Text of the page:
These maps present the three major CO2 fluxes for Europe and nearby ocean areas, and their variation from 2018 to 2022: biogenic fluxes of land ecosystems, ocean fluxes, and human emissions from fossil fuels.
The concentration of CO2 in the atmosphere is determined by the interplay between three major fluxes: biogenic land ecosystem fluxes, ocean fluxes, and human-induced emissions. Land and oceans often take up more CO2 from the atmosphere than they release. In net terms, they are considered natural ‘sinks’. Land and ocean sinks are also called ‘nature-based carbon dioxide removal’ and they balance parts of the emissions generated by human activity (fossil fuel burning, land use changes etc) which are ‘sources’ of CO2.
Estimates of annual mean exchange fluxes means of these major fluxes over Europe for the year 2022 are shown in the following maps in the context of the previous years. It is important to note these are highly-integrated products of observations, inventory data, and models. Blue regions show net uptake of CO2 from the atmosphere. In the red areas, more CO2 is released than taken up, thus from these areas there is a net release of CO2 to the atmosphere. Note that the maps show only the CO2 exchanged between the atmosphere and ecosystems/ocean/emission sources - they do not account for carbon moved in or out of the region, for example crops or timber.
The fluxes presented here are annual means. The different fluxes also have widely ranging variability in time. Ocean fluxes show strong seasonal trends, but changes from year to year are rather small. Biospheric fluxes on land ecosystems have high variability and can even change direction from hour to hour, day to day, season to season and year to year. Anthropogenic fluxes vary strongly by the hour and by season, but not so much from year to year and only moderately from day to day. Although the annual average flux of biogenic sources is small compared to the annual average of areas with high fossil fuel emissions because of compensating biogenic sources and sinks, on hourly and daily time scales the fluxes per area are very comparable between biogenic and fossil fuel fluxes.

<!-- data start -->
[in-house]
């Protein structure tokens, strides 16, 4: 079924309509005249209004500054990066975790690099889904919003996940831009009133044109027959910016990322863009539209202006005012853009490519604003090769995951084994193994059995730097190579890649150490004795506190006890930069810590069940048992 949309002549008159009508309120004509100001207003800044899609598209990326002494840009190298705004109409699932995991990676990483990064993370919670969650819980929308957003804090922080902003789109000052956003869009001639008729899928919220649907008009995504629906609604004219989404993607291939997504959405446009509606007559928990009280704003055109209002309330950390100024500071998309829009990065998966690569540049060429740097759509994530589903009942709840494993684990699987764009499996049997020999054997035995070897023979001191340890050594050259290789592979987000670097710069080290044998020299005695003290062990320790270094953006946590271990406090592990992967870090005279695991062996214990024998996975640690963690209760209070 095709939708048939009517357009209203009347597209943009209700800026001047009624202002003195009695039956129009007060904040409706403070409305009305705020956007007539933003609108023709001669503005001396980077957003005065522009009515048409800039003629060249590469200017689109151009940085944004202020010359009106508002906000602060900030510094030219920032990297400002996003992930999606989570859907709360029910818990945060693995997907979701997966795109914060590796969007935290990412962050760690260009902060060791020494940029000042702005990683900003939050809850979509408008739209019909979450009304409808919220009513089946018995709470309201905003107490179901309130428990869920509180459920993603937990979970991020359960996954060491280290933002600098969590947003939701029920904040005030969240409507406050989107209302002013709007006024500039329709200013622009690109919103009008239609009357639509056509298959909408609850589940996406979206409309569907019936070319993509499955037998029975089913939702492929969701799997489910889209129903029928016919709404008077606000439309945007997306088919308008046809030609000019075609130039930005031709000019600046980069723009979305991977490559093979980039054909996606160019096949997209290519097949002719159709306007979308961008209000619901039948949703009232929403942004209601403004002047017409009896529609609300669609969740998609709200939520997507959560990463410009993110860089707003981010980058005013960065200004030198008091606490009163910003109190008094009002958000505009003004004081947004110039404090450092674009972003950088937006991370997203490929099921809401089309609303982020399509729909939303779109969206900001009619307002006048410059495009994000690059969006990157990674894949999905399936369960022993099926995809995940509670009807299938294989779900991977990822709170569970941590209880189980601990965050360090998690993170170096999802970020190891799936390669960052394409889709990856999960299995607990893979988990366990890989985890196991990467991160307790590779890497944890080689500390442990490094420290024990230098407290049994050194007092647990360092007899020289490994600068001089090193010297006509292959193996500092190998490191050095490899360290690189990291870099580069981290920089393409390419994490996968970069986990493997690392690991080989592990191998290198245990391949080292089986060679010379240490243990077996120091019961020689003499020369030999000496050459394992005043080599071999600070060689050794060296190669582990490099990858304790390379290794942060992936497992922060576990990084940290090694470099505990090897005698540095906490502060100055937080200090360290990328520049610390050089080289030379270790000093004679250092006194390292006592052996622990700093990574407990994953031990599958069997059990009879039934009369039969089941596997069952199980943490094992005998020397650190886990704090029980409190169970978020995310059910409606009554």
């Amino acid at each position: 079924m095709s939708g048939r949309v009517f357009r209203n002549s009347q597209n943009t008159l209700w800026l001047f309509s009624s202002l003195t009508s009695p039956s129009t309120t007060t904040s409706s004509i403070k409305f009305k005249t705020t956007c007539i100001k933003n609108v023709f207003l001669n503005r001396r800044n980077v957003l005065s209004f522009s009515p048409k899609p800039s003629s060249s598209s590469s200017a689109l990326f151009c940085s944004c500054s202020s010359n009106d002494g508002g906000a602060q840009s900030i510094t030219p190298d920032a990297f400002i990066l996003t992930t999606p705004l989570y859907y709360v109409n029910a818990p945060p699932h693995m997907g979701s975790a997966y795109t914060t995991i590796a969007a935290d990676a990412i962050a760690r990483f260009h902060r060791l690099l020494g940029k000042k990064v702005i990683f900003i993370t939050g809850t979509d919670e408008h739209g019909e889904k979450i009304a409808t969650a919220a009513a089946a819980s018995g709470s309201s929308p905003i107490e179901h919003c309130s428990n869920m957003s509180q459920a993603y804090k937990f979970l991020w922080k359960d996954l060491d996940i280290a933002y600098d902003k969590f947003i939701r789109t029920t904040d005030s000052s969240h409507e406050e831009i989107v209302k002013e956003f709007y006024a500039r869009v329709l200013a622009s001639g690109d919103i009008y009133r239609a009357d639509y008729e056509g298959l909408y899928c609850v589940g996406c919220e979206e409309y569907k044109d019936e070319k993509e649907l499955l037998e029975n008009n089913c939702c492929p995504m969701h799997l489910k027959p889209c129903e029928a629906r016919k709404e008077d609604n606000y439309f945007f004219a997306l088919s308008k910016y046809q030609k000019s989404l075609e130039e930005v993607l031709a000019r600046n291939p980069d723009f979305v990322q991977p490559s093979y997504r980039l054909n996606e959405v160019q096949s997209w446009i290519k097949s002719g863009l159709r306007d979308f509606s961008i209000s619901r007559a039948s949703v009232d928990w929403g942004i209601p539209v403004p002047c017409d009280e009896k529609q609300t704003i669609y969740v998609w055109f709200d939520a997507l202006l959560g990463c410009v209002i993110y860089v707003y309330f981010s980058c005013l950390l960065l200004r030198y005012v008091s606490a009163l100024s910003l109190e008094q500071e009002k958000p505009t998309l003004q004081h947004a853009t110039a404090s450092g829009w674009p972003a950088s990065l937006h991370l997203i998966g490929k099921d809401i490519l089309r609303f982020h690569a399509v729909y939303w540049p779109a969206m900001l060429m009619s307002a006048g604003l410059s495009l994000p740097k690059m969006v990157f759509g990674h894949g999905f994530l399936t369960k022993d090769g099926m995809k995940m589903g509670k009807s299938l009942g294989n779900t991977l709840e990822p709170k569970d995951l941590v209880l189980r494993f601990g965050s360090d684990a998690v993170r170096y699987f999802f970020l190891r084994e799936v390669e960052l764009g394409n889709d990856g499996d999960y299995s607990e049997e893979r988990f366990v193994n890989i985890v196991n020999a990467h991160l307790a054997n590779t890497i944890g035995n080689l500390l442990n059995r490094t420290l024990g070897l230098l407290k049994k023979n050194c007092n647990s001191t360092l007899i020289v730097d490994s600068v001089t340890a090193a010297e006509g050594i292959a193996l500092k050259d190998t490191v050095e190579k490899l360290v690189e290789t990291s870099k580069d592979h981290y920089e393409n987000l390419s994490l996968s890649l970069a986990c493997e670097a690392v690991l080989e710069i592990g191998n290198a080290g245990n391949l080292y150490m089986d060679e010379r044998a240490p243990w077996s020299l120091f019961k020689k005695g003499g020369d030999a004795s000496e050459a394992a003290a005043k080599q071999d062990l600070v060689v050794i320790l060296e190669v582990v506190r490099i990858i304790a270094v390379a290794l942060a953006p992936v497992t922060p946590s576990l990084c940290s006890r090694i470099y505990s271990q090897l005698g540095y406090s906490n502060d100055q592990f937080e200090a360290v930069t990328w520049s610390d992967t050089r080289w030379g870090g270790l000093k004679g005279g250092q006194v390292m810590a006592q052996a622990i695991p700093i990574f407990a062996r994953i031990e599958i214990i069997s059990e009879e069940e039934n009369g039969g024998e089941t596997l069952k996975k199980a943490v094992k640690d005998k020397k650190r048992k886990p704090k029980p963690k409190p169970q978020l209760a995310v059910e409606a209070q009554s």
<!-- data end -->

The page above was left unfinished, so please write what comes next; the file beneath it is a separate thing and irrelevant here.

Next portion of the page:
Net carbon dioxide uptake in the land ecosystems
Blue regions show net CO2 uptake of land ecosystems, thus reducing the amount of CO2 in the atmosphere. Red regions show net CO2 loss, so CO2 is released to the atmosphere. In 2022, Italy, parts of France and Germany, most of the Balkan countries, and the Iberian Peninsula showed pronounced carbon losses mainly related to dry weather conditions.
The maps use highly-integrated products based on observations, inventory data and models (hence are not the outcome of one kind of data alone). The colour scales in the maps are different to account for the different magnitude of the fluxes.